So Geshe Sonam states that when one visualizes the merit field the central figure varies but it is understood to be inseperable from one's guru, hence the name "guru-deity" or "guru-yidam". He told me that when Lama Tzongkhapa was still alive his students would have been visualizing him in the centre of the merit field because one's guru is an ideal object for prostration/worship as it is through them that we have access to the precious teachings. Whether they visualized Lama Tzongkhapa in his yellow hat form, for example, or perhaps visualized a figure of Buddha Shakyamuni with the understanding he was inseparable from LTK, I am not sure. It is interesting to note that many practices within the Gelug, for example the Jorcho or Preliminary Practice, still have Buddha Shakaymuni as the main figure.
According to my research, in terms of the liturgies that were developed with Tsongkhapa as the central figure, at least one seems to have been composed just shortly after Lama Tzongkhapa left his body. The principal ones in use and as daily practices of Gelugpas are the Lama Chopa/Guru Puja and the Ganden Lhagyama/Hundreds of Deities of Tushita practices.
The Lama Chopa was composed by Panchen Lama Losang Chokyi Gyaltsen, whose dates are 1570-1662, so this text must have been composed at that time. There is a wonderful commentary by Kachen Yeshe Gyaltsen that is only available in Tibetan at the moment, but I understand there is a translation by David Gonsalez in the works. In this liturgy the central figure is a large Tsongkhapa, with a small Shakyamuni Buddha and smaller Vajradhara at his heart. This liturgy is considered extremely important by all the major Gelug masters, HH Dalai Lama mentions it is very precious because it contains a way to combine the practice of the three important deities: Yamantaka, Guyasamaja and Chakrasamvara (Heruka).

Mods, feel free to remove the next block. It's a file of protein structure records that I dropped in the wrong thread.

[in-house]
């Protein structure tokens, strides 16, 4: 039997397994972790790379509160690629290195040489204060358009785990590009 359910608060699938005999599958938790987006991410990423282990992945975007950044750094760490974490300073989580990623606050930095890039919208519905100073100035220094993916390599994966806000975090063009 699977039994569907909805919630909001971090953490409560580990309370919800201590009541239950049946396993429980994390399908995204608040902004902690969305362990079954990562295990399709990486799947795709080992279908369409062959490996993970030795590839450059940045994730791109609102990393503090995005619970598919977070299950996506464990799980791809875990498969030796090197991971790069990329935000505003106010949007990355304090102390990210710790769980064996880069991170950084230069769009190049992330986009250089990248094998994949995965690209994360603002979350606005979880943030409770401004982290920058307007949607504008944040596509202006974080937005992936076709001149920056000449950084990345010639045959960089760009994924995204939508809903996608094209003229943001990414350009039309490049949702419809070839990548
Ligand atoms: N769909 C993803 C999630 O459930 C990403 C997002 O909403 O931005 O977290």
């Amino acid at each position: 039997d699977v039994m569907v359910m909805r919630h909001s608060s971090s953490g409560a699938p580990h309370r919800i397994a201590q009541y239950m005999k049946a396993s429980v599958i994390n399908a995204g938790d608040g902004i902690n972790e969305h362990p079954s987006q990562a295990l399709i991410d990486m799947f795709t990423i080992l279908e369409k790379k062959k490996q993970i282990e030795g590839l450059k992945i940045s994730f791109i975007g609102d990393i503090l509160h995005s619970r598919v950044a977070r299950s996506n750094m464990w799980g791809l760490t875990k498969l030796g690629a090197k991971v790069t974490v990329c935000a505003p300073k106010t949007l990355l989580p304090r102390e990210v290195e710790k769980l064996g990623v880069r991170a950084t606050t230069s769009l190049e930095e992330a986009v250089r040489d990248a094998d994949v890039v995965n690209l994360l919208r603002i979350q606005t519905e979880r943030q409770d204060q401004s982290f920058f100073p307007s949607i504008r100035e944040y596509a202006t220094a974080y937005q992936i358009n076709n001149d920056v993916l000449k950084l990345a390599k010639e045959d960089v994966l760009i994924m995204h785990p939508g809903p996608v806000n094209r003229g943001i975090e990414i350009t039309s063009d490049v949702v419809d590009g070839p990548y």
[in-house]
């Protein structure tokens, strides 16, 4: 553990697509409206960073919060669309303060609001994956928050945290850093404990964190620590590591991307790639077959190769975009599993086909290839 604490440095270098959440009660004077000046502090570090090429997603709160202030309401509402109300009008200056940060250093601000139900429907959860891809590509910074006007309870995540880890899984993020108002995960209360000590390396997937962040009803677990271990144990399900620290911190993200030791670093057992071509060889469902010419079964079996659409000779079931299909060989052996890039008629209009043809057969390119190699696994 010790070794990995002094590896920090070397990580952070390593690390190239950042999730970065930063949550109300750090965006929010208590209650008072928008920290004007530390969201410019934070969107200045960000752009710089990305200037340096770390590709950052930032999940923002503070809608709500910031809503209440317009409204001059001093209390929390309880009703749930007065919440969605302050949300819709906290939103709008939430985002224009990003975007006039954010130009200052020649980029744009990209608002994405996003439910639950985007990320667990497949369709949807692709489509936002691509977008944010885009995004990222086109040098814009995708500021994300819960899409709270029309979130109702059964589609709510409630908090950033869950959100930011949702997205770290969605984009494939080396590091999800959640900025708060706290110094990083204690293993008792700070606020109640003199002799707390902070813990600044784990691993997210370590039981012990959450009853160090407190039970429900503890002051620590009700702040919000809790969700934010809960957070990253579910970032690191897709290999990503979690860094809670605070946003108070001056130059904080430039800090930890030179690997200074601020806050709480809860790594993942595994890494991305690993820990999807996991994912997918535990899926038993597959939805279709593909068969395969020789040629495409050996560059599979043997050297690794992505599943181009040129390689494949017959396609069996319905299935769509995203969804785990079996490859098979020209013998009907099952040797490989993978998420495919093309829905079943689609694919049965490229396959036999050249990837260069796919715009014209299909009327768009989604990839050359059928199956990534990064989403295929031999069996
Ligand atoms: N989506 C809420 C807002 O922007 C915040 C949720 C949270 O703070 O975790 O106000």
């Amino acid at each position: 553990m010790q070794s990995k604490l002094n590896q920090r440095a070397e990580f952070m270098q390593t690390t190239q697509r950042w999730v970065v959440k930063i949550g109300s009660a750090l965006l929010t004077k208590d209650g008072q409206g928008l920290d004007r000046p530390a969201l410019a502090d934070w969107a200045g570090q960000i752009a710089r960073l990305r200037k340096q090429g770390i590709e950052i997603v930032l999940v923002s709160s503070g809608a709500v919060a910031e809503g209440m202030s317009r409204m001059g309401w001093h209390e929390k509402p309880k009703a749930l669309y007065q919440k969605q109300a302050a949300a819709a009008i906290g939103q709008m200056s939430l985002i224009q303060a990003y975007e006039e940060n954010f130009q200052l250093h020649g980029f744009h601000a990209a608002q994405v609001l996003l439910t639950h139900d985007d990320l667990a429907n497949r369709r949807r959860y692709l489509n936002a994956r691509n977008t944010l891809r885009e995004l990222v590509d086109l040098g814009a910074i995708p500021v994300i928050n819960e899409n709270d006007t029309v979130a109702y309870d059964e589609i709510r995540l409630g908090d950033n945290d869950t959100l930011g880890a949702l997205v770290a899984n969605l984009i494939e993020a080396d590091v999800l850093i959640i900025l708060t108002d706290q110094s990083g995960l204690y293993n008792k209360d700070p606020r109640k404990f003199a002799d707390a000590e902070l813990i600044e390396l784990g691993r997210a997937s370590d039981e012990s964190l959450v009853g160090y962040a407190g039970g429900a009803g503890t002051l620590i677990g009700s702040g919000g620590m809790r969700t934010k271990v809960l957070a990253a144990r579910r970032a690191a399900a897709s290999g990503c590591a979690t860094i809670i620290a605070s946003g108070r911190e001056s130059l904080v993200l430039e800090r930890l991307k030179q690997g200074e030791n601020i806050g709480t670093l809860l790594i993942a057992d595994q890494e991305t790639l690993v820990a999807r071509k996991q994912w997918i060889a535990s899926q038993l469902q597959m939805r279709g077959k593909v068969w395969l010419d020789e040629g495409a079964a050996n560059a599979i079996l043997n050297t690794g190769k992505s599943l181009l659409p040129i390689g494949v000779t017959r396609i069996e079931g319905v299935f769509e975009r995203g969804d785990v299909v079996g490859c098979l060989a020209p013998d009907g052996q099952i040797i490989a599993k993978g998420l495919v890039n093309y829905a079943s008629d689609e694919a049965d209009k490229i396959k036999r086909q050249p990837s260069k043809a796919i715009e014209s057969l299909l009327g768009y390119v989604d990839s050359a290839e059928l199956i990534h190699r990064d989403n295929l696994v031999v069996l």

The practice of Ganden Lhagyama was composed by Dulnagpa Palden. It is a practice that integrates the seven limbs with a short guru yoga of Lama Tzongkhapa and recitation of his mantra. There is less information about the author of this text on the web, but it seems he was co-founder, along with his master Je Sherab Sengye, of Segyu Monastery in 1432. Lama Tsongkhapa passed away in 1419 so this text would likely have been composed very soon after. It involves a visualization of Tsongkhapa with his two main disciples in the form of lamas wearing the yellow hat.
So, short answer, students of LTK would have meditated on his as the guru-deity even while he was still alive, but I could not confirm that this was in the yellow hat form, perhaps it was Shakyamuni but knowing that he was "inseparable" from LTK. The first liturgy visualizing Tsongkhapa in his actual form can likely be dates to the early or mid 1400s, so probably very shortly after he passed away.
In order to ensure my mind never comes under the power of the self-cherishing attitude,
I must obtain control over my own mind.
Therefore, amongst all empowerments, the empowerment that gives me control over my mind is the best,
and I have received the most profound empowerment with this teaching.
brtsal ba'i bkhra drin